• Natural Language
  • Knowledge of English
  • Grammatical Patterns
  • Language Structures

If readers are able to decode words with high levels of accuracy and read fluently, chances are they have a secure understanding of how our language works.  When children make mistakes while reading, they tend to do one of two things.  They either blow right past the mistake and continue reading or they go back and try the word again.  When readers fail to notice their mistakes, they are exhibiting a failure to make meaning and understand structure.  When children notice their mistakes and try to fix them, they exhibit their ability to attend to the meaning of the text.  In other words. if a child does not know they have made a mistake while reading, they are not comprehending what they are reading and need support in both meaning and structure.  But, if a child goes back and tries words again, chances are they will benefit from support that builds vocabulary, phonetic awareness.

3. Visual – Does it look right?

When readers attend to visual cues they consider the following:

  • Sounds and Symbols
  • Analogies
  • Print Conventions (directionality, words/spaces, letters, beginnings/endings, punctuation)

Again, if readers are able to decode words with high levels of accuracy and read fluently, chances are they have a secure understanding of how our language works and what it looks like when printed on a page.  If readers make mistakes while reading, and are unable to self correct their mistakes, chances are they need additional support making connections between new words and words they already know in order to improve oral reading fluency and accuracy.  If readers are unable to determine whether or not the words they say when reading look right, you might try providing them with additional phonics and word study support.

ReadingComprehensionLessons.com offers running record assessments for all of the books in the lesson plan library.  Become a member and gain instant access to these valuable assessment tools for free.

Reading Comprehension Activities

Need a Boost to Reading Comprehension Activities in Your Classroom?

JR-book-libraryIf your goal is to improve reading comprehension activities in your classroom, then you must engage your students in activities that will boost their ability to comprehend texts.  The first step to improving comprehension in your classroom is to provide students with a variety of engaging books that are properly leveled and appeal to a wide range of student interests.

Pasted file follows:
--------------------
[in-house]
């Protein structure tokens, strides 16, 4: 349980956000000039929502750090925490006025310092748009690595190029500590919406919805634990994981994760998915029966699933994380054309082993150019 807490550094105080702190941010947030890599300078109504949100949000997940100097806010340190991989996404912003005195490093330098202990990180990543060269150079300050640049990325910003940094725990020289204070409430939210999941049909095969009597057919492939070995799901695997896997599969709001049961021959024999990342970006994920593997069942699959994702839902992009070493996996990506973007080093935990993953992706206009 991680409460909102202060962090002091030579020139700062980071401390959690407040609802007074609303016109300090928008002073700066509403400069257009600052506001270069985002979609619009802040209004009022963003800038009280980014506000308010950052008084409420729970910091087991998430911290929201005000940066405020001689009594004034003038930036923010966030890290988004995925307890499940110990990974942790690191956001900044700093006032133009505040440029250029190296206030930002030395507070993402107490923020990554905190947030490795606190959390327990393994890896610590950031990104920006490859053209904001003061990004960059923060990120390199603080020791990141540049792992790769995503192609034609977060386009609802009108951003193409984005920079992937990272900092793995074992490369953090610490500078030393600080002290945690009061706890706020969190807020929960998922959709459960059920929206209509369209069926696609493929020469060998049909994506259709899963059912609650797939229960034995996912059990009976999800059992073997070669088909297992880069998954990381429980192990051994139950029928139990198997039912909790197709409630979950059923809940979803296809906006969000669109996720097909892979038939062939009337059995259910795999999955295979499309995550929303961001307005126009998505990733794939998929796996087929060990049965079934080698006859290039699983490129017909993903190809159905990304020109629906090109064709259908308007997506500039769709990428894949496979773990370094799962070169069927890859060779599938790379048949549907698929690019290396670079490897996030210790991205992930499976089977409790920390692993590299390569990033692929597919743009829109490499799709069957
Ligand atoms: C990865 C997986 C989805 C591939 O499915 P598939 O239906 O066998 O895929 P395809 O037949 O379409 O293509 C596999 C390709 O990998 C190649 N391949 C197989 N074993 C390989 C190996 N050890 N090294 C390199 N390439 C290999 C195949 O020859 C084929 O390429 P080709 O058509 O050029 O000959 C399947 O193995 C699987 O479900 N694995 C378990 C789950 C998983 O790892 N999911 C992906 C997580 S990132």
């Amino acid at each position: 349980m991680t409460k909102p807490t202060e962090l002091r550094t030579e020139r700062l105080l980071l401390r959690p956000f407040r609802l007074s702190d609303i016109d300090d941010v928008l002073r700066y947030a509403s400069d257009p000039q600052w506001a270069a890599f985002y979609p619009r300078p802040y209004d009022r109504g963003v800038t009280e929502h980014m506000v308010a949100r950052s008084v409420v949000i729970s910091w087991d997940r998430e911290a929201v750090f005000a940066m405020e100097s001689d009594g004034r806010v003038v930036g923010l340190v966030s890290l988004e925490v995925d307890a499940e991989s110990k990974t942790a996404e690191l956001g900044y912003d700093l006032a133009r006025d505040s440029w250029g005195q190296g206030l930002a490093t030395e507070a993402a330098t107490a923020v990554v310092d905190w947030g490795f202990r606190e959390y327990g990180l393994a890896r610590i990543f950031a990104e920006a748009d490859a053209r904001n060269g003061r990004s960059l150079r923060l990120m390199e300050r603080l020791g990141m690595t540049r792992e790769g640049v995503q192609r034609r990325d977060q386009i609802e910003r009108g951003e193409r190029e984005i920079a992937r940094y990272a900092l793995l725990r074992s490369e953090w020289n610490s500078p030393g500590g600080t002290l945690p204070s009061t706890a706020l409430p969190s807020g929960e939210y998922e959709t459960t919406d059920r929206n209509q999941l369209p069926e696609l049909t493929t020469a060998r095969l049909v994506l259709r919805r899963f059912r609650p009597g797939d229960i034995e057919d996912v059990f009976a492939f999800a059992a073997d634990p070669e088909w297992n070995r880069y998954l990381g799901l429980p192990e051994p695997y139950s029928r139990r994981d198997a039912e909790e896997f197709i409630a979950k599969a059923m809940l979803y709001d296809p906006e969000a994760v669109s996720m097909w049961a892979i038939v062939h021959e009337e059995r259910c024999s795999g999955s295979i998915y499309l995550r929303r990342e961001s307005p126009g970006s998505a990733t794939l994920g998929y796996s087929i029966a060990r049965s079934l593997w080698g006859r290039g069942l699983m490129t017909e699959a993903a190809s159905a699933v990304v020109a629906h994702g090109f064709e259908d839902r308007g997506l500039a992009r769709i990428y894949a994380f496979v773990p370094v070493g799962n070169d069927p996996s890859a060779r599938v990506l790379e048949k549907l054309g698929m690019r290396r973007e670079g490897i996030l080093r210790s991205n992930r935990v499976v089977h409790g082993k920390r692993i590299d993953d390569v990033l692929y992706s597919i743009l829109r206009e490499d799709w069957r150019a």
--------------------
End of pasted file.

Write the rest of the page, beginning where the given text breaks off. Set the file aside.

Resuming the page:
When planning reading comprehension activities, consider including students when building your classroom library.  Invite them to bring books from home and give book talks about the reasons why they enjoy the book.  Take a trip to the school library.  Ask each student to choose one book that they would like to share with a friend in the classroom.  Upon returning to the classroom, provide them with an opportunity to write a letter to the person they selected the book for.  Tell them to include the book title, their favorite part and the reasons why they selected the book for their friend.

You might also develop reading comprehension activities based on identifying a book’s genre or theme.  For example, begin by studying several genres.  You might choose genres that align with your district’s curriculum or books that might serve as mentor texts for your writing units of study.  Then divide students into teams.  Provide them with a basket of books.  Challenge them to identity the genre of each book.  The team that is able to identify the most genres correctly wins.

It is also important to provide readers with independent reading comprehension activities.  One way to do this is to invite readers to write about their reading.  Give each student in your classroom a reader’s notebook.  Invite them to decorate their notebook with covers of favorite books or author’s names.  Then teach students how to respond to books and other texts in a variety of ways.  For example, visualizing is one of the simple reading comprehension activities.  Allow students to choose a page from one of the books they are reading.  Provide them with a blank piece of paper and encourage them to draw a picture of the mental images they made while reading the text.  Next invite students to label their drawings using specific words for the text to explicitly connect the text to their mental image.Reading Comprehension Activities

As a final idea for reading comprehension activities, consider finding younger book buddies for your students.  Pair with a teacher in your building.  Allow your students to read easier books to younger readers.  Encourage them to retell the book with the younger students – identifying the main characters, the main events, the problem, solution and the author’s message.  As an added bonus, your students will build fluency and confidence through reading easier texts to their book buddies.